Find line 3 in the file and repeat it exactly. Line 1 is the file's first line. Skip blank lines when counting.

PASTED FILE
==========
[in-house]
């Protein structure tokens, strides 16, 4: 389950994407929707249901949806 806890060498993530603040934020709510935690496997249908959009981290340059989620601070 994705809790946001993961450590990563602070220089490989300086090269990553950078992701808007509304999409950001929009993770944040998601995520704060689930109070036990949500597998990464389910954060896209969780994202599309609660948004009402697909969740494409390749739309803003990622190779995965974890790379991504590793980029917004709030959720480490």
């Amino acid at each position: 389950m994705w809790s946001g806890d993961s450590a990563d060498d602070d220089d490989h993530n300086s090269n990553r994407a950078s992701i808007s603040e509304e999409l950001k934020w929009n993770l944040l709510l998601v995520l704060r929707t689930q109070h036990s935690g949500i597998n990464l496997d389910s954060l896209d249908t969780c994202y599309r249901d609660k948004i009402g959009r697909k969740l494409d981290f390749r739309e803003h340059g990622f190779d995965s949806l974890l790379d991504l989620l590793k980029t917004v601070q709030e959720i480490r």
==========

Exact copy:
């Amino acid at each position: 389950m994705w809790s946001g806890d993961s450590a990563d060498d602070d220089d490989h993530n300086s090269n990553r994407a950078s992701i808007s603040e509304e999409l950001k934020w929009n993770l944040l709510l998601v995520l704060r929707t689930q109070h036990s935690g949500i597998n990464l496997d389910s954060l896209d249908t969780c994202y599309r249901d609660k948004i009402g959009r697909k969740l494409d981290f390749r739309e803003h340059g990622f190779d995965s949806l974890l790379d991504l989620l590793k980029t917004v601070q709030e959720i480490r």